On another occasion I remember the late former Deputy Peadar Clohessy, a wonderful gentleman, telling me about a particular instance in his part of the woods in rural County Limerick in which a farmer had got a girl into trouble. The farmer survived but the girl did not. She was sent to a laundry in Limerick She tried to escape, but gardaí found her and brought her back to the laundry, even though she was over 18 years of age.

The people who write harsh letters saying the approach adopted in this Bill which is child centred is an attack on the family, in effect, belong to the same morally conformist tradition that supported bishops when they took a hard line against extra-marital pregnancies. They display an atavistic “let us get back to the good old times” attitude which seeks to forget about all of the progress made in the Catholic Church and among Christians generally. There is one Catholic newspaper, published fortnightly, which yearns for a return to pre-Conciliar religion in Ireland, the good old religion. The people who write such letters and read such newspapers are the ones who write letters to Senator Victor Boyhan to tell him that he is getting it wrong, that this legislation is wrong and subversive of some moral order and the family as a moral institution in society. I wonder if, on occasion, any of them ever looks in a mirror and asks himself or herself if he or she is speaking from the same pulpit as those who decried unmarried mothers in the Tuam diocese and forced them out of their community or from a Christian, loving perspective. I often think they confuse moral conformity, moral order and the notion that the family is a moral institution with the idea that at the heart of that institution – I do not like calling a family an institution – however it is structured, whether it be a one-parent or a two-parent family of whatever age or gender, is the glue of love. If the price of maintaining the family is the exiling from love of children in the circumstances described by Senator Victor Boyhan, one must wonder what schizoid mentality can object to the Bill, on the one hand, and, on the other, preach religion and a moral view of life.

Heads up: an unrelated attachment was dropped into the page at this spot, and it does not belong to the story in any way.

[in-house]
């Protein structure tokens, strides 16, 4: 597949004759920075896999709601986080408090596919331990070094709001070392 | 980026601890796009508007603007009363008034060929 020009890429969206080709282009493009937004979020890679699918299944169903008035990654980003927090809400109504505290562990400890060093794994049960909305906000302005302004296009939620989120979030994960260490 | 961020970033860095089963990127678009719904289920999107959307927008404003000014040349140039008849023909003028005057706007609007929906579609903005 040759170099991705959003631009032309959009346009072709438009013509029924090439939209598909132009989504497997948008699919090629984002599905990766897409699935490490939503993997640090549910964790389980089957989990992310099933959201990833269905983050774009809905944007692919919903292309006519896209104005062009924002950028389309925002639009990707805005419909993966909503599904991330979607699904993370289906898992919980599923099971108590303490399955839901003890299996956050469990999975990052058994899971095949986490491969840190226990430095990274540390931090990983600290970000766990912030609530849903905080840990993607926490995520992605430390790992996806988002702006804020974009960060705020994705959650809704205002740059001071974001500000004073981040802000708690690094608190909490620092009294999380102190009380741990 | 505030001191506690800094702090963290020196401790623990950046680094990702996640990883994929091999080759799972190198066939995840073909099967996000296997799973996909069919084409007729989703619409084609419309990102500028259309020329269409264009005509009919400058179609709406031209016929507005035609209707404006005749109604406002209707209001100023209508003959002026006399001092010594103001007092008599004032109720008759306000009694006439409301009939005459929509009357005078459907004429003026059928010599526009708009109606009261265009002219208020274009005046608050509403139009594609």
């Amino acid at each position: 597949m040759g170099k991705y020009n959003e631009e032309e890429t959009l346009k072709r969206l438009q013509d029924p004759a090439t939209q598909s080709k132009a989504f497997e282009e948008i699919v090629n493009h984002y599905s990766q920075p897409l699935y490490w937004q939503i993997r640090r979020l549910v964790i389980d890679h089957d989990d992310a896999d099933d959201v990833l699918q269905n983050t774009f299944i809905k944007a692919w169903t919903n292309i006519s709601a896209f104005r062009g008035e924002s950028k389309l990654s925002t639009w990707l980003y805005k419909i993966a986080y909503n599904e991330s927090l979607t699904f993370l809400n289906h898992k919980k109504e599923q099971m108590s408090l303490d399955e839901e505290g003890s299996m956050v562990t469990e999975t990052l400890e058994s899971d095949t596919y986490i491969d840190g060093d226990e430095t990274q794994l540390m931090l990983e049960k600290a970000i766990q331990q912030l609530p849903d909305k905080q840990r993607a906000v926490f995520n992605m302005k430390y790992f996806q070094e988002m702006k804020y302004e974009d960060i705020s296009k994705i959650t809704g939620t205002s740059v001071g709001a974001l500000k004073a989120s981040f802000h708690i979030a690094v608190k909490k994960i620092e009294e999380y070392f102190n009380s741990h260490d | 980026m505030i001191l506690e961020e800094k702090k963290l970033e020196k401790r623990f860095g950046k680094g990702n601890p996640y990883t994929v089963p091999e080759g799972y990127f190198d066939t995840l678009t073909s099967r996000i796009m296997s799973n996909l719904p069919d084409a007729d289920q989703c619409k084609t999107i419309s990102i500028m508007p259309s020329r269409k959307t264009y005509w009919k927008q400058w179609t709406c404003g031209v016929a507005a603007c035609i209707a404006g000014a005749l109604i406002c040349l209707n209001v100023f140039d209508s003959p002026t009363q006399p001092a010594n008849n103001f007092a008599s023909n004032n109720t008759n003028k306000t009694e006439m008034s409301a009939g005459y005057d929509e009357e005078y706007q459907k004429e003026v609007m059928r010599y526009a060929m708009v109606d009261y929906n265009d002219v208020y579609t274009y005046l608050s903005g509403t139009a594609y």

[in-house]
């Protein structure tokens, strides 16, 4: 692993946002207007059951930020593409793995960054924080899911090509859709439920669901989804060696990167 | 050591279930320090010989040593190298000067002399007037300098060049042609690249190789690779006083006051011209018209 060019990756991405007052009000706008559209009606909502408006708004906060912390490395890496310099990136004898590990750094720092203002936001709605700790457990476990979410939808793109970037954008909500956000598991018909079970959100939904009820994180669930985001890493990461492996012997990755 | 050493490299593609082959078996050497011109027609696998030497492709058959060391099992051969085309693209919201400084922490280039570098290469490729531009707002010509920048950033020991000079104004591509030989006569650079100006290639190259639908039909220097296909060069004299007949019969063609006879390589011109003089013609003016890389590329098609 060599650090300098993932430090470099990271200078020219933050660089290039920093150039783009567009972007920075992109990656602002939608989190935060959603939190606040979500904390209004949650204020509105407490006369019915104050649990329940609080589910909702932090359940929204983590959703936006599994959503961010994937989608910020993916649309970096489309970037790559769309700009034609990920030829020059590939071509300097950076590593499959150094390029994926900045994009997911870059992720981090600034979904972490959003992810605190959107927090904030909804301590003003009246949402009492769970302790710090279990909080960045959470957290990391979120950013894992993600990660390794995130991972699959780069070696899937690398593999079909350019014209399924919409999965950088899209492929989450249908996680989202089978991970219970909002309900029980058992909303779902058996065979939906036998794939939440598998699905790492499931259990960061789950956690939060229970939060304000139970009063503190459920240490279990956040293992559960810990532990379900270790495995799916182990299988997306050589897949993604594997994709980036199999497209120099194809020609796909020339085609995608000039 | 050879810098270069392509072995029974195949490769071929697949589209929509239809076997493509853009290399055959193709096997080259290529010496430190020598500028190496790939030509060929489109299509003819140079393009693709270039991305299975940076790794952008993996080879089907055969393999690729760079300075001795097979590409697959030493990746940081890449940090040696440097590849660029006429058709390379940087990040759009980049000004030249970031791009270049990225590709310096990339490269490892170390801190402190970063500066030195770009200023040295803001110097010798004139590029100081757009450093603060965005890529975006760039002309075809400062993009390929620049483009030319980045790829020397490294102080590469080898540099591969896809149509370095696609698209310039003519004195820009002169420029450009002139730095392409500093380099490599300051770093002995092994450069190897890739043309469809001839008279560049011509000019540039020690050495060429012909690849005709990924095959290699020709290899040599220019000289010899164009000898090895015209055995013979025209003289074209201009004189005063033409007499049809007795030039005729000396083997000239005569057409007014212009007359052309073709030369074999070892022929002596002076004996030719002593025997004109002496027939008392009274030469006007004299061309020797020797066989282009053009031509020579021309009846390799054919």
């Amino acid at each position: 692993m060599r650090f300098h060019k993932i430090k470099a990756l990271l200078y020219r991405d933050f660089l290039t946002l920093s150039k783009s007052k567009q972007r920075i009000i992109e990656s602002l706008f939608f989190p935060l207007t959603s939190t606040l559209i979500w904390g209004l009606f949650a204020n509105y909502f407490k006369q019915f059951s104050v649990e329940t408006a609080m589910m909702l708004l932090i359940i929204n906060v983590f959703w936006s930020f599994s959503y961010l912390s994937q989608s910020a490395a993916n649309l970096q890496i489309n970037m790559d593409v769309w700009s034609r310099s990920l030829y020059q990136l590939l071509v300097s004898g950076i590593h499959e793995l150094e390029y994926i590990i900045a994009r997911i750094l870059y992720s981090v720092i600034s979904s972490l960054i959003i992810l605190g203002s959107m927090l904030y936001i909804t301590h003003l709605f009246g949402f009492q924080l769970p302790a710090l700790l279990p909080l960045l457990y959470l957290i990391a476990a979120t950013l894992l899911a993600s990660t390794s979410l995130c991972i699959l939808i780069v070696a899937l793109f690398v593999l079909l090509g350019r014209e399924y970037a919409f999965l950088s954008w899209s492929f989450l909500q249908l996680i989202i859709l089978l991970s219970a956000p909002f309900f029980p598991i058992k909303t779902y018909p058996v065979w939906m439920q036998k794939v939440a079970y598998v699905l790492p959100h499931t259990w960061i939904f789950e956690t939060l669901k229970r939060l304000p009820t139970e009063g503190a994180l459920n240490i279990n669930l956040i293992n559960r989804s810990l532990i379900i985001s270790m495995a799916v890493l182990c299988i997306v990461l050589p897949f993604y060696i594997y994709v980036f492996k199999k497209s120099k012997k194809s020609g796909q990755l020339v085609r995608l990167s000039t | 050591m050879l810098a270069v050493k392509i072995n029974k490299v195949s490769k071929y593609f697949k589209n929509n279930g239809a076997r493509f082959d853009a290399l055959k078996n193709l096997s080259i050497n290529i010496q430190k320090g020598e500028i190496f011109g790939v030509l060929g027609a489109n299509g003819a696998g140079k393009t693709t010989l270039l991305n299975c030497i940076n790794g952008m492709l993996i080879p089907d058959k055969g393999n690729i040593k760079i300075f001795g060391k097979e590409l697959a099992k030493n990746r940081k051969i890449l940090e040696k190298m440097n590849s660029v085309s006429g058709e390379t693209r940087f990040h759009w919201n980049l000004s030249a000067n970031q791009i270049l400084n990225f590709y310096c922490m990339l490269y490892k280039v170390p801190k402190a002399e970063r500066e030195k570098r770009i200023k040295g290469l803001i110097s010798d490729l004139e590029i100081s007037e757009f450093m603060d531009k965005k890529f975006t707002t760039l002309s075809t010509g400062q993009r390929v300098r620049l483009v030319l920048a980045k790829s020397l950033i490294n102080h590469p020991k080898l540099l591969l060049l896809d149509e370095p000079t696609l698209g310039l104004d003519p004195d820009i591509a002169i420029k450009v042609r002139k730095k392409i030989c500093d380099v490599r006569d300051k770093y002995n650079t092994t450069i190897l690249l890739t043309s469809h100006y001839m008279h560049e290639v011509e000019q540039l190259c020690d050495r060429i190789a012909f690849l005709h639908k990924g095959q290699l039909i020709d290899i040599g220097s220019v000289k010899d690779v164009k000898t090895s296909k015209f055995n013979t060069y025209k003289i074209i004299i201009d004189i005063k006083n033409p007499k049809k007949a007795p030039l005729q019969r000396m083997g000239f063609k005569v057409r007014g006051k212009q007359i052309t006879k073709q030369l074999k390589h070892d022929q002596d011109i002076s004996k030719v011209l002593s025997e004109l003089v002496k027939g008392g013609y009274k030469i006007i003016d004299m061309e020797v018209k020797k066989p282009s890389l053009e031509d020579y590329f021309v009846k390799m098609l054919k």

I see no threat in this legislation to the moral order in Ireland. The constitutional amendment is absolutely balanced. Some might argue that it is overly balanced as to exclude the possibility of damaging a family which is operating and functioning as such. I see no moral danger to Irish society and no threat to the moral structures of Irish society or the moral beliefs of Irish people in the legislation. It is good that on this occasion, having passed the constitutional amendment, the legislation, with some stutters, has come into being fairly rapidly thereafter. Its critics should not be worried by it. If their criticism comes from some a priorireligious commitment to the family as an inviolable structure to which the legislation is counterpoised as a danger, it is their view that is wrong and Senator Victor Boyhan’s view and that of the Minister and, I presume, the great majority of Members of this House that is right. I commend the Minister for bringing the Bill before the House and congratulate on for doing so.